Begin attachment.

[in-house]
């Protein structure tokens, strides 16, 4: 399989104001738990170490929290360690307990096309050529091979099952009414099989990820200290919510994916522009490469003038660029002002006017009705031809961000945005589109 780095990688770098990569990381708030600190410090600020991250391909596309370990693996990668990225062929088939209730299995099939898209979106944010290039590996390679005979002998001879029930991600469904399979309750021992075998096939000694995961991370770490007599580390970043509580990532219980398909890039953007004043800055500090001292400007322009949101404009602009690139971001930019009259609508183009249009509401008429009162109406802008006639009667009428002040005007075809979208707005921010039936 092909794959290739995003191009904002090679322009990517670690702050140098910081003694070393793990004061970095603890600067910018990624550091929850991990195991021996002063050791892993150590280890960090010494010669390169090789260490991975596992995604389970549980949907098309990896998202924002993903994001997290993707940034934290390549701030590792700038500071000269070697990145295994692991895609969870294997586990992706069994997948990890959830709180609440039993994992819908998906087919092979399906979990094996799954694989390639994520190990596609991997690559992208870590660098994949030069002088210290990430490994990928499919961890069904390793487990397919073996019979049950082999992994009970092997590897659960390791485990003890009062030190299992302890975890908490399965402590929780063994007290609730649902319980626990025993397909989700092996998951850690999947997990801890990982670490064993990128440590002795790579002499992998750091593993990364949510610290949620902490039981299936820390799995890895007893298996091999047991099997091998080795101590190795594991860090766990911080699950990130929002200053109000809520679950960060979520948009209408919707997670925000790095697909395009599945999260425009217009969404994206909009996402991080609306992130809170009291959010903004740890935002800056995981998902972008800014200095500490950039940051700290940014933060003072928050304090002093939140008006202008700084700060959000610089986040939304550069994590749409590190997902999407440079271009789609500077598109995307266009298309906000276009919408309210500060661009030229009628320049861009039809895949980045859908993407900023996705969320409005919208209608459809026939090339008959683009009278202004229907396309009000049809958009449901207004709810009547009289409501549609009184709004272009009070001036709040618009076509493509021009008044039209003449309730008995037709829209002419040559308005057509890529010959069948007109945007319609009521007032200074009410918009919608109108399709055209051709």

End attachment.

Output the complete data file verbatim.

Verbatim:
[in-house]
């Protein structure tokens, strides 16, 4: 399989104001738990170490929290360690307990096309050529091979099952009414099989990820200290919510994916522009490469003038660029002002006017009705031809961000945005589109 780095990688770098990569990381708030600190410090600020991250391909596309370990693996990668990225062929088939209730299995099939898209979106944010290039590996390679005979002998001879029930991600469904399979309750021992075998096939000694995961991370770490007599580390970043509580990532219980398909890039953007004043800055500090001292400007322009949101404009602009690139971001930019009259609508183009249009509401008429009162109406802008006639009667009428002040005007075809979208707005921010039936 092909794959290739995003191009904002090679322009990517670690702050140098910081003694070393793990004061970095603890600067910018990624550091929850991990195991021996002063050791892993150590280890960090010494010669390169090789260490991975596992995604389970549980949907098309990896998202924002993903994001997290993707940034934290390549701030590792700038500071000269070697990145295994692991895609969870294997586990992706069994997948990890959830709180609440039993994992819908998906087919092979399906979990094996799954694989390639994520190990596609991997690559992208870590660098994949030069002088210290990430490994990928499919961890069904390793487990397919073996019979049950082999992994009970092997590897659960390791485990003890009062030190299992302890975890908490399965402590929780063994007290609730649902319980626990025993397909989700092996998951850690999947997990801890990982670490064993990128440590002795790579002499992998750091593993990364949510610290949620902490039981299936820390799995890895007893298996091999047991099997091998080795101590190795594991860090766990911080699950990130929002200053109000809520679950960060979520948009209408919707997670925000790095697909395009599945999260425009217009969404994206909009996402991080609306992130809170009291959010903004740890935002800056995981998902972008800014200095500490950039940051700290940014933060003072928050304090002093939140008006202008700084700060959000610089986040939304550069994590749409590190997902999407440079271009789609500077598109995307266009298309906000276009919408309210500060661009030229009628320049861009039809895949980045859908993407900023996705969320409005919208209608459809026939090339008959683009009278202004229907396309009000049809958009449901207004709810009547009289409501549609009184709004272009009070001036709040618009076509493509021009008044039209003449309730008995037709829209002419040559308005057509890529010959069948007109945007319609009521007032200074009410918009919608109108399709055209051709």